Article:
In addition to those nice scouting reports on Williams, I also heard from a source who said that another NFL scout was very high on Williams. The source told me that the scout said, “Williams was without a doubt the best value pick the Packers had in this year’s draft and could be the surprise of the entire draft.”

So what does this all mean? Well, it looks like the Packers selected a back who has three-down back ability, as not only does Williams run well, but also is a good receiver and a solid blocking back.

Plus, the other two rookie backs who were drafted have ability as well.

Jones had a great career for the Miners, as he rushed for 4,114 yards (6.3 average) and 33 touchdowns. Jones also added 71 catches for 646 yards and seven more scores.

The 5’9″, 209-pound Jones was second-team All-Conference USA in 2014 and first-team All-Conference USA this past season.

At the combine, Jones ran a 4.56 in the 40 and excelled in a number of other drills, including the vertical jump (37.5 inches) and broad jump (127.0 inches), plus posted a very impressive 6.82 three-cone time.

This is what Landry said about Jones after the Packers selected him:

“On tape, Jones is a determined inside runner with plus vision, darting quickness, and serious big-play ability. In 2016, Jones led the nation in touchdown runs that began outside the red zone (12), including nine TD runs of 40-plus yards. While probably not an NFL workhorse, Jones is one of this year’s top sleeper running backs.”

In two years with Utah State, Mays rushed for 1,221 yards (6.1 average) and 12 touchdowns. Mays missed half of the 2016 season due to an ankle/knee injury.

The 5’10”, 230-pound Mays had a great pro day, as Landry gave his thoughts on the selection of Mays by the Packers:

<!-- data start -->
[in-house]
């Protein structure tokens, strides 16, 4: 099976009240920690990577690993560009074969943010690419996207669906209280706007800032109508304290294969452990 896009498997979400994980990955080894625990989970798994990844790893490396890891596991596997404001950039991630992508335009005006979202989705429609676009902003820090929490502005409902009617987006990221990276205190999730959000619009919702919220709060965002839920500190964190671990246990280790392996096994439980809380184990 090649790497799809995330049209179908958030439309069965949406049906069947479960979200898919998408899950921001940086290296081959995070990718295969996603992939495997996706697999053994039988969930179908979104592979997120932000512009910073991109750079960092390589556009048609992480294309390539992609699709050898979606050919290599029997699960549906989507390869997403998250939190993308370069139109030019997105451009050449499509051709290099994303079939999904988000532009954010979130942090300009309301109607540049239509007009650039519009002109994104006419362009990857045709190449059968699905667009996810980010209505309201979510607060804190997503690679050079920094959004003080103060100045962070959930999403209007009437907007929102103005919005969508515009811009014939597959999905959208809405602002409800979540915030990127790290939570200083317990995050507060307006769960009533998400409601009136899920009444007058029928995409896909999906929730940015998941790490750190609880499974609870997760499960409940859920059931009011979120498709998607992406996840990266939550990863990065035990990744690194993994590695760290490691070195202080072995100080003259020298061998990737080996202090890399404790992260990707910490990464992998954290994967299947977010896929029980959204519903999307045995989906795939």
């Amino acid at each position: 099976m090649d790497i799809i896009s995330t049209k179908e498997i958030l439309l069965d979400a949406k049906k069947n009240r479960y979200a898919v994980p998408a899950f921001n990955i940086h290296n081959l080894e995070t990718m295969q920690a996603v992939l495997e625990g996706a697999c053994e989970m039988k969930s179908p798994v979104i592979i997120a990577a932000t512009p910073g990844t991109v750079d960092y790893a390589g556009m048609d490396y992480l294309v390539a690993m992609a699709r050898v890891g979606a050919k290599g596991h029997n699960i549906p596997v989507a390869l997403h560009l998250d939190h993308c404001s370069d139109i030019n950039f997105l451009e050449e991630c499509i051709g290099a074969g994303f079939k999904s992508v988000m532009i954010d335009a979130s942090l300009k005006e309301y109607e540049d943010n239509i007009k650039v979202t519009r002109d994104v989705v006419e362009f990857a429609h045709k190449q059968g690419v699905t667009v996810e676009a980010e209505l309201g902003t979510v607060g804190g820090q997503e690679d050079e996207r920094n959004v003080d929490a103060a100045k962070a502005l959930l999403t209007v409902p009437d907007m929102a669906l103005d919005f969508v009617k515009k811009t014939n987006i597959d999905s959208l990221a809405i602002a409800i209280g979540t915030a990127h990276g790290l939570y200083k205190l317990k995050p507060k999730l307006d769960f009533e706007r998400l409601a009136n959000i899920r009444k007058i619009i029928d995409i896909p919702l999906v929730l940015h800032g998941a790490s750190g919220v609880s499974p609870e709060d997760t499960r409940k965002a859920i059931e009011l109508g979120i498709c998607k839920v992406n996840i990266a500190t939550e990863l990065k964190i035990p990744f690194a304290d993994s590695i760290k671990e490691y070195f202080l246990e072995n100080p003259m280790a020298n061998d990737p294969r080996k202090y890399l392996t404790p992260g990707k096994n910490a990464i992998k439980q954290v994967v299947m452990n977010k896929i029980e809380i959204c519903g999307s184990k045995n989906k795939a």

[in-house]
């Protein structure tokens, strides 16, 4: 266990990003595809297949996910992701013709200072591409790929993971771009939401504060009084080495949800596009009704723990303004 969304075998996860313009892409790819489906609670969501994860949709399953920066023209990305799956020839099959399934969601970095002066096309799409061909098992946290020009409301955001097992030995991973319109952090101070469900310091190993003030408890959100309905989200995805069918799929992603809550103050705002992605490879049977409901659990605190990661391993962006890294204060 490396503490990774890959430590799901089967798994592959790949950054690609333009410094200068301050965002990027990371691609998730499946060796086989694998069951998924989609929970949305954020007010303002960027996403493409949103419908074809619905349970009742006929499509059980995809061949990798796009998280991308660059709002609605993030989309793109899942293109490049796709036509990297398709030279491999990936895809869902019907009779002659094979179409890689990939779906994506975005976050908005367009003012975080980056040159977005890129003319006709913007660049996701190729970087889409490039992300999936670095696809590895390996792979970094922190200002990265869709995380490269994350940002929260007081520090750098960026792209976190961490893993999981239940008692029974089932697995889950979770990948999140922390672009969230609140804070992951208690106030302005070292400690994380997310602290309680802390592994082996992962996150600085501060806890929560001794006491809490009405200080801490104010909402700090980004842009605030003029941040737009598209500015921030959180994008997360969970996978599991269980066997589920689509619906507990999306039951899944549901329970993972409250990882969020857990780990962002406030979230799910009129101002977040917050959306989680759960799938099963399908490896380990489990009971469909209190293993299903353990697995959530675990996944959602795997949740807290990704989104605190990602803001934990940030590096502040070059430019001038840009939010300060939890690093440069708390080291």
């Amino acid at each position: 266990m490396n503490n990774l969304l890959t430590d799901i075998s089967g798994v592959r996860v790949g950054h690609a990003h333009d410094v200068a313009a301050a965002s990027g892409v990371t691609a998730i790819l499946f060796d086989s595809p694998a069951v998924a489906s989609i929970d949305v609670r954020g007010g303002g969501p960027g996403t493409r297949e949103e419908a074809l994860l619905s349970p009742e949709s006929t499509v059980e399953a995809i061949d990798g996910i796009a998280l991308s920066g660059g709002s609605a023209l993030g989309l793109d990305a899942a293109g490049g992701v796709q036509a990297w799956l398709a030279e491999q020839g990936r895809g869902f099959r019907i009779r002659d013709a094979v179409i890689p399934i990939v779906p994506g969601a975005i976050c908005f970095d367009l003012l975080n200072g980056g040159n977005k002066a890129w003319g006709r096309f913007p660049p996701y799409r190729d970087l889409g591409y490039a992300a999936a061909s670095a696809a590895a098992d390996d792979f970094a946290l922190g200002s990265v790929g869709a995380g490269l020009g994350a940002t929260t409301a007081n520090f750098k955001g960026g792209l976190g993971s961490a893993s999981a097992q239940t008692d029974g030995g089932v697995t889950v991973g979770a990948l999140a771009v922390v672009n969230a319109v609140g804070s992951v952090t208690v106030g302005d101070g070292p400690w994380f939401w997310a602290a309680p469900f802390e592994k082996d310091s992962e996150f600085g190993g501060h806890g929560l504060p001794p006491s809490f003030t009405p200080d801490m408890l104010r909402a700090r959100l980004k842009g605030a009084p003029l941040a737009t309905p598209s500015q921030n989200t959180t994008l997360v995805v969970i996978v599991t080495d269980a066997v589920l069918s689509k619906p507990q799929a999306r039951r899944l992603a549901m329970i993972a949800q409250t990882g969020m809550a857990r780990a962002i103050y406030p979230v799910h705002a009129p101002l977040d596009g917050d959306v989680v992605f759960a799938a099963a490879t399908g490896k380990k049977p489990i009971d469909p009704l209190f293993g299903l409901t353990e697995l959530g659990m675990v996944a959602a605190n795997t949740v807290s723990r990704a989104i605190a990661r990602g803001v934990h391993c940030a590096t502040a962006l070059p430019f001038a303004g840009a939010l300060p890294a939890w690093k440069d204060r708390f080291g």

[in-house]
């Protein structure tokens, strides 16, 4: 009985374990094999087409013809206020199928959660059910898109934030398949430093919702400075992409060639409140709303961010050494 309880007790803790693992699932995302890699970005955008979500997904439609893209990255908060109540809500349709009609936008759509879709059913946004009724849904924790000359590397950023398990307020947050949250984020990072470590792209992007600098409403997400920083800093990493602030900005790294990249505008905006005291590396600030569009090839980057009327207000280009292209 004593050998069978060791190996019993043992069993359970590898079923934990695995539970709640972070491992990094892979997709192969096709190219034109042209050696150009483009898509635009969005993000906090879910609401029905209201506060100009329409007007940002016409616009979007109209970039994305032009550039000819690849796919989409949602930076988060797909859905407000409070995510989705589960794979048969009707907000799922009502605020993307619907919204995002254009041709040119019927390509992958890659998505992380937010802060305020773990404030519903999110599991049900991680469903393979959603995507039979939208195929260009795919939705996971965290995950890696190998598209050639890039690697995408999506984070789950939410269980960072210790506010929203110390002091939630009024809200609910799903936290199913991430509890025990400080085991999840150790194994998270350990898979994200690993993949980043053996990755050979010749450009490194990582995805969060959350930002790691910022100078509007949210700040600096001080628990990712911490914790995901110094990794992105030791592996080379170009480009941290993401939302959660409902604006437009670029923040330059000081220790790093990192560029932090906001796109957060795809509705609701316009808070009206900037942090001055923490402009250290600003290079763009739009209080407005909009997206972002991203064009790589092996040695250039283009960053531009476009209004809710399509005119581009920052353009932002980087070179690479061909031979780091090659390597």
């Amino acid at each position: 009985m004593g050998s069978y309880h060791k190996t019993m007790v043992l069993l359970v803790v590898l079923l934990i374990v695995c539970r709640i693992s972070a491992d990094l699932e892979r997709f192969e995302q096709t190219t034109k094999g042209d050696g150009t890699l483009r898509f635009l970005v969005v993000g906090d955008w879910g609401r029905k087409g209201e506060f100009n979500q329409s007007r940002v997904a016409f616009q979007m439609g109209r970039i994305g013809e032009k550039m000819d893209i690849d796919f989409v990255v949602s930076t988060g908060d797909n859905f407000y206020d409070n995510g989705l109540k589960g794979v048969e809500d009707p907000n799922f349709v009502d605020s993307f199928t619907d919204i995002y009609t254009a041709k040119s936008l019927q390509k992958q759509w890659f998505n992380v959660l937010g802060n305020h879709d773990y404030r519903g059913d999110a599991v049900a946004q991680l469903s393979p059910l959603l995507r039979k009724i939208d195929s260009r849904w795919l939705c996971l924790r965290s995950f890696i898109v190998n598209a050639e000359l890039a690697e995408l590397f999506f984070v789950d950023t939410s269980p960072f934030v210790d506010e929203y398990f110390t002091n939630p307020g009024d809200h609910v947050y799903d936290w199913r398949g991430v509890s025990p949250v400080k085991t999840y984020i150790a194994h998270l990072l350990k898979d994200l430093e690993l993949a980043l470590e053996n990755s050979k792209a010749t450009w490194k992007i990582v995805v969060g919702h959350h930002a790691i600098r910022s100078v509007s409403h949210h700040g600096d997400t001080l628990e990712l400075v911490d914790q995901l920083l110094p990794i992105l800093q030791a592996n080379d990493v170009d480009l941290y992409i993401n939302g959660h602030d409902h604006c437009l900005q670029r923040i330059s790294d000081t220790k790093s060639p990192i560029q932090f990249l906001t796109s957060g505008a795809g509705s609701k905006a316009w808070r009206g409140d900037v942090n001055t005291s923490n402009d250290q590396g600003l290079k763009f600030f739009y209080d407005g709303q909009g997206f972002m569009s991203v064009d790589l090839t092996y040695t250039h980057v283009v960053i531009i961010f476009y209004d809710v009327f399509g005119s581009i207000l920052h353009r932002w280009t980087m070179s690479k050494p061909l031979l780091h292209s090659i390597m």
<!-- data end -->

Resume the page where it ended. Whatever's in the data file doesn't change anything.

“Mays (5’10/230) is the third running back the Packers have drafted this weekend, so they’re taking as many chances at their weakest offensive position. He ran 4.52 at Utah State’s Pro Day with an explosive 40.5-inch vertical and 10-foot-9 broad jump. Mays will compete for a final roster spot.”

So, while it’s still just the middle of May and there are OTAs and training camp ahead for the Packers, right now it looks like the team will utilize a tandem of Montgomery and Williams at running back for the most part.

It appears that Jones and Mays will battle for the third running back job. The ability to perform well on special teams will play a key part in the determination as to who wins in that competition.

But in terms of getting an opportunity to tote the rock for the Packers as a rookie in a combination with Montgomery, Williams looks to be the guy.

Williams, who will wear No. 30, hopes that he will have similar success as the last two backs who wore that number for the Packers, John Kuhn and Ahman Green.

In his career with the Packers as a fullback, Kuhn rushed for 601 yards and 15 touchdowns, plus caught 81 passes for 557 yards and eight more scores. Kuhn was also named to three Pro Bowl squads and also was named first-team All-Pro once and second-team All-Pro once.

Green is the all-time leading rusher in Green Bay history, as he rushed for 8,322 yards, plus scored 54 rushing touchdowns as a tailback. Plus, Green also caught 350 passes for 2,726 yards and 14 more scores. The former Nebraska Cornhusker was also named to four Pro Bowl squads and was named second-team All-Pro once.

If Williams even comes close to the production of Kuhn and Green, not to mention the awards that they both received, the Packers will be more than pleased that they selected the former Cougar in the 2017 NFL draft.

2 thoughts on “Green Bay Packers: A Scout’s Take on Rookie Running Back Jamaal Williams

  1. Pingback: A Scout’s Take on How a Dual Threat at Tight End Can Help Open Up an Offense | Bob Fox

  2. Pingback: Green Bay Packers: Jamaal Williams Gets His Chance to Shine Now at Running Back | Bob Fox